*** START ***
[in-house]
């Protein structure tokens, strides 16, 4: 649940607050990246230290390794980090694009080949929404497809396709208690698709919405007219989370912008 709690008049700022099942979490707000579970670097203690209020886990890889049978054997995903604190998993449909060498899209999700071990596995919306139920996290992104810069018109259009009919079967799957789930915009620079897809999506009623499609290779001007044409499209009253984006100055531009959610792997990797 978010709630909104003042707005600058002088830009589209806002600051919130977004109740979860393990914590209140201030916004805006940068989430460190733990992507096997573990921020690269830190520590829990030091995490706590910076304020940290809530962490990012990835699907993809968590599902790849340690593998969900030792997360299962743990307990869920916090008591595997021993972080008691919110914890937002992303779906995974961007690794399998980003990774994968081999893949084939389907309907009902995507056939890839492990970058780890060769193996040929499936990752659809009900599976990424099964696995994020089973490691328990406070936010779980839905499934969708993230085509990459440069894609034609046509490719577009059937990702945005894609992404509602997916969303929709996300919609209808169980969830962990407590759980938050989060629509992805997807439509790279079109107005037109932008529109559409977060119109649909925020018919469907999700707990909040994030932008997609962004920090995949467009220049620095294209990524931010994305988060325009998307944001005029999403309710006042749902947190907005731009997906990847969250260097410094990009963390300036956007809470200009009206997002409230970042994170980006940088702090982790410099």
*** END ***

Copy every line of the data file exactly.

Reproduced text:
[in-house]
């Protein structure tokens, strides 16, 4: 649940607050990246230290390794980090694009080949929404497809396709208690698709919405007219989370912008 709690008049700022099942979490707000579970670097203690209020886990890889049978054997995903604190998993449909060498899209999700071990596995919306139920996290992104810069018109259009009919079967799957789930915009620079897809999506009623499609290779001007044409499209009253984006100055531009959610792997990797 978010709630909104003042707005600058002088830009589209806002600051919130977004109740979860393990914590209140201030916004805006940068989430460190733990992507096997573990921020690269830190520590829990030091995490706590910076304020940290809530962490990012990835699907993809968590599902790849340690593998969900030792997360299962743990307990869920916090008591595997021993972080008691919110914890937002992303779906995974961007690794399998980003990774994968081999893949084939389907309907009902995507056939890839492990970058780890060769193996040929499936990752659809009900599976990424099964696995994020089973490691328990406070936010779980839905499934969708993230085509990459440069894609034609046509490719577009059937990702945005894609992404509602997916969303929709996300919609209808169980969830962990407590759980938050989060629509992805997807439509790279079109107005037109932008529109559409977060119109649909925020018919469907999700707990909040994030932008997609962004920090995949467009220049620095294209990524931010994305988060325009998307944001005029999403309710006042749902947190907005731009997906990847969250260097410094990009963390300036956007809470200009009206997002409230970042994170980006940088702090982790410099």